A proposal that smoking should be restricted to those 21 and over has won support from health experts.
Professor Sanchia Aranda, CEO of the Cancer Council, is “cautiously optimistic” about the measures suggested by mining magnate Andrew “Twiggy” Forrest.
Professor Aranda referred to national surveys which have indicated that 80% of the 18-24 age demographic have reported never trying a cigarette.
However, 2% of respondents from that age group reported that they are regular smokers, and that addiction to cigarettes lasts until adulthood.
“The critical thing about this measure is whether or not it’s a delay of that first smoke, and if so, does it result in a reduced number of kids taking up that habit in the first place?” Professor Aranda said.
Similar measures are currently being trialled in the United States, but Professor Aranda said there had been no “evaluation outcomes” of these measures.
“The modelling that Mr Forrest's team has done seems to be compelling, but we would want to see that the evidence lined up against other tobacco measures,” she said.
The two biggest deterrents to people taking up a smoking habit, or maintaining a smoking habit, are taxations placed on tobacco products, and “hard hitting” public awareness campaigns about the effects of cigarettes on a person’s health.
“So we know that taxation definitely affects young people, and those from poorer families. So taxation is a really important measure, perhaps the most important for youth,” Professor Aranda said.
“And hard hitting public awareness campaigns need to be used in conjunction with taxation, because we want people to understand the health benefits, not just the cost benefits [of quitting].”
John Dennehy, who is on the council of the National Rural Health Alliance, also believes that while the proposed measures may help deter young people from smoking, there still needs to be a push to educate more people about smoking risks.
“We know smoking kills, we know people are still engaging in it, we need new and innovative ways to target young people, especially Indigenous Australians and those in rural and remote areas,” he said.
According to the National Drug Strategy Household Survey (NDSHS) 2016, two-thirds of smokers who are 18+ are motivated to quit smoking, with 52% citing the rising costs of tobacco products, compared to 44% who cited health reasons.
Mr Dennehy linked the economic burden of buying cigarettes to people having a lower quality of life, particularly in rural and remote communities.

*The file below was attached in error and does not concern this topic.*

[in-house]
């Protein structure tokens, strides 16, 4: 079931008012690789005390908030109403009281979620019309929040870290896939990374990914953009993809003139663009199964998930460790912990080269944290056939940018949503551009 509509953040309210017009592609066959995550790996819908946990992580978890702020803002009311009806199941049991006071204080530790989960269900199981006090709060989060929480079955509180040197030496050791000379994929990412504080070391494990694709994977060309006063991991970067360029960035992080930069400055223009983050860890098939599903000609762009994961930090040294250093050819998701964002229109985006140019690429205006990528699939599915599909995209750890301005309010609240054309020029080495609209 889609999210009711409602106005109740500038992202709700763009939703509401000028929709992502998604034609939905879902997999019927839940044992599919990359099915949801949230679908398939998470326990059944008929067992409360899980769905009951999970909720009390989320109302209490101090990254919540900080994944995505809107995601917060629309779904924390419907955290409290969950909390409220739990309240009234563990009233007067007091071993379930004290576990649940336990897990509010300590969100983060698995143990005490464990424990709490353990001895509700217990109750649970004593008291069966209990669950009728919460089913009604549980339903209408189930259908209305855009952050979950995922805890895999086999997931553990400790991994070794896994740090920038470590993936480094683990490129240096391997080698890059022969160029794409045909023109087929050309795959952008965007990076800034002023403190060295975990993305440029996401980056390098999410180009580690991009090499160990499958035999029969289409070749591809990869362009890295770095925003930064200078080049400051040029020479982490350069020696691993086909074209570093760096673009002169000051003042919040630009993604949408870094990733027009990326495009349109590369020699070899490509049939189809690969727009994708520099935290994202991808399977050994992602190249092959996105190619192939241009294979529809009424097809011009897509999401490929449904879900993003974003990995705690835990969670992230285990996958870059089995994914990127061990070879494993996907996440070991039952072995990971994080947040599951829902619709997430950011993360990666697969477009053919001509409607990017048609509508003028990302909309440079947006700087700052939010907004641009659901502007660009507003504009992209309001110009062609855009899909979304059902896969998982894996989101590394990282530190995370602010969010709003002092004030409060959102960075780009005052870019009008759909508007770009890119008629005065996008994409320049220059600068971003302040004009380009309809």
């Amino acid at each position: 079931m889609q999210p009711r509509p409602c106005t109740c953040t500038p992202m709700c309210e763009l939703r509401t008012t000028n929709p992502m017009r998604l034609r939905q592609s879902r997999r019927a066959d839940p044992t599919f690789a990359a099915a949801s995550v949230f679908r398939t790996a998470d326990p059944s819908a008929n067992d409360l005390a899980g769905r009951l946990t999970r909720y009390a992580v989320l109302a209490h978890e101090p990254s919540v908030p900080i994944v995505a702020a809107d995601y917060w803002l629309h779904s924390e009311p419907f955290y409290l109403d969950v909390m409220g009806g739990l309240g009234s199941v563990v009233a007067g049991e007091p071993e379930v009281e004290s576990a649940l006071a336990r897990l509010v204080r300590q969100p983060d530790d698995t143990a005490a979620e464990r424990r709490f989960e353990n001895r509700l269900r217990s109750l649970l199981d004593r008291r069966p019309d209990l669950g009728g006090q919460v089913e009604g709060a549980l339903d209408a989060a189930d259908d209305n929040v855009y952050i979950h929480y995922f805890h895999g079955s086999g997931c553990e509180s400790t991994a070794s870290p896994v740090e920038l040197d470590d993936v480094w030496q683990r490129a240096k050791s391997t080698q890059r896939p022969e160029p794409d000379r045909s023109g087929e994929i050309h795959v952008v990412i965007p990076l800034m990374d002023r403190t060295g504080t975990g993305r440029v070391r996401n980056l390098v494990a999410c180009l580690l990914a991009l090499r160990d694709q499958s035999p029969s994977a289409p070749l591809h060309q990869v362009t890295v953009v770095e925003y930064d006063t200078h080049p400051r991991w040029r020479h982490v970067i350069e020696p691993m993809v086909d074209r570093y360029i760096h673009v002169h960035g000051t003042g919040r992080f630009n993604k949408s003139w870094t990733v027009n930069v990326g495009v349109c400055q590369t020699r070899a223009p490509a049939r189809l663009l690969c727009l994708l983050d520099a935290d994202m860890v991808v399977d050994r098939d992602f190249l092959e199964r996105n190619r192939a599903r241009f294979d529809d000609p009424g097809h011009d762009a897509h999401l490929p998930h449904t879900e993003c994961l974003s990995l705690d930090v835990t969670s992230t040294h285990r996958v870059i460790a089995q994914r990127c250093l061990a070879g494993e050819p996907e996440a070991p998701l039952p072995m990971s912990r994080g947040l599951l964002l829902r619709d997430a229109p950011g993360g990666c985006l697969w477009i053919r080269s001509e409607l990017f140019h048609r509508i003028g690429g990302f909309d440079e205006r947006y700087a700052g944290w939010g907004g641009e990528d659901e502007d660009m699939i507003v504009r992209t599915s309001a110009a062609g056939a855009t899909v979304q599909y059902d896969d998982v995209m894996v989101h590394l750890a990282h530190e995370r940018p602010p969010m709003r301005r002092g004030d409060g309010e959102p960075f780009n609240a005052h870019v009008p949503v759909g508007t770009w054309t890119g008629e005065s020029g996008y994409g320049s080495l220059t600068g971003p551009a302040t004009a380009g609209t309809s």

“The average age a rural person starts smoking is 15, and for a metropolitan person that’s 16. That's below the age where they can legally obtain cigarettes, but the ability to maintain the habit is not until they develop an income. And that has an impact not only on their health status, but their ability to maintain their smoking,” Mr Dennehy said.
“Quitting smoking not only decreases the burden of disease, but a pack a day smoker, at $35 a packet, that's $247 a week. That definitely impacts people of a lower income or who are on minimum wage.”
“In rural areas where smoking rates are higher, there are more children per family, and therefore a higher cost of fuel and food. The children are not the only reason for the higher cost of food, there's also food security issues - having access to fresh fruit and vegetables at a reasonable cost.”
According to Mr Dennehy, while the current anti-smoking laws have resulted in a decrease of smokers,more needed to be done for specific demographics.
“Metropolitan smoking rates have decreased to 14.6% of the population, but in rural areas we're looking at 19% of people smoking, and in remote areas, we're looking at 22%. When we look at Indigenous populations, in metropolitan areas we're looking at 40% of smokers, but in a remote area, it's 53%.”
Both Mr. Dennehy and Professor Aranda believed that targeting families and communities with health awareness campaigns was key to discouraging lower socio-economic groups, rural Australians, and Indigenous Australians from smoking.
“I think that one of the really interesting things is that kids from non-smoking families are less likely to smoke than smoking families, so approaches which work on parents as role models are really important,” said Professor Aranda.
“We need approaches which really hone in on that family group, and how difficult it is to quit when you're the only one in a family of smokers who is trying to quit.”
“And so I think it's really interesting to think about whether we could test model families and communities, rather than just individuals, for healthy behaviour changes.”